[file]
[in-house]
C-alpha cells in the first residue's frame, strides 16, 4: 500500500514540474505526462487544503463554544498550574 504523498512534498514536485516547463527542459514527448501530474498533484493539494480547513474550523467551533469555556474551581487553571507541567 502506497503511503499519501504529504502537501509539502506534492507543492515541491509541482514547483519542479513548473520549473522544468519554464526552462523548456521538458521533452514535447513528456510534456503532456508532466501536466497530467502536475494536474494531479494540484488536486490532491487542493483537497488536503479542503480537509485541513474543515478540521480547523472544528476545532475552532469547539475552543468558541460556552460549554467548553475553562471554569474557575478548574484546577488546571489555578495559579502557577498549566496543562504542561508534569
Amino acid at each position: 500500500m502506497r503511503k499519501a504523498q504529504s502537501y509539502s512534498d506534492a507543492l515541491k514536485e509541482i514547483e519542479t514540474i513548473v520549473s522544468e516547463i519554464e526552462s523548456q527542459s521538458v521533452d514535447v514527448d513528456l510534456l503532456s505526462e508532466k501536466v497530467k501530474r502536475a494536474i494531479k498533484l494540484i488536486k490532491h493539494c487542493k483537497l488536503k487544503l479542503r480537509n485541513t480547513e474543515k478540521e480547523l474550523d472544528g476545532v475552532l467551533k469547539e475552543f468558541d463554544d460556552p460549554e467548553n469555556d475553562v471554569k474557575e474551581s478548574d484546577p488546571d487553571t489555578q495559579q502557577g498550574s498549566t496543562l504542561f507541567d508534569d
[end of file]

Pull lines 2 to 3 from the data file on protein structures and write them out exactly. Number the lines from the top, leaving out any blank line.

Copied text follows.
C-alpha cells in the first residue's frame, strides 16, 4: 500500500514540474505526462487544503463554544498550574 504523498512534498514536485516547463527542459514527448501530474498533484493539494480547513474550523467551533469555556474551581487553571507541567 502506497503511503499519501504529504502537501509539502506534492507543492515541491509541482514547483519542479513548473520549473522544468519554464526552462523548456521538458521533452514535447513528456510534456503532456508532466501536466497530467502536475494536474494531479494540484488536486490532491487542493483537497488536503479542503480537509485541513474543515478540521480547523472544528476545532475552532469547539475552543468558541460556552460549554467548553475553562471554569474557575478548574484546577488546571489555578495559579502557577498549566496543562504542561508534569
Amino acid at each position: 500500500m502506497r503511503k499519501a504523498q504529504s502537501y509539502s512534498d506534492a507543492l515541491k514536485e509541482i514547483e519542479t514540474i513548473v520549473s522544468e516547463i519554464e526552462s523548456q527542459s521538458v521533452d514535447v514527448d513528456l510534456l503532456s505526462e508532466k501536466v497530467k501530474r502536475a494536474i494531479k498533484l494540484i488536486k490532491h493539494c487542493k483537497l488536503k487544503l479542503r480537509n485541513t480547513e474543515k478540521e480547523l474550523d472544528g476545532v475552532l467551533k469547539e475552543f468558541d463554544d460556552p460549554e467548553n469555556d475553562v471554569k474557575e474551581s478548574d484546577p488546571d487553571t489555578q495559579q502557577g498550574s498549566t496543562l504542561f507541567d508534569d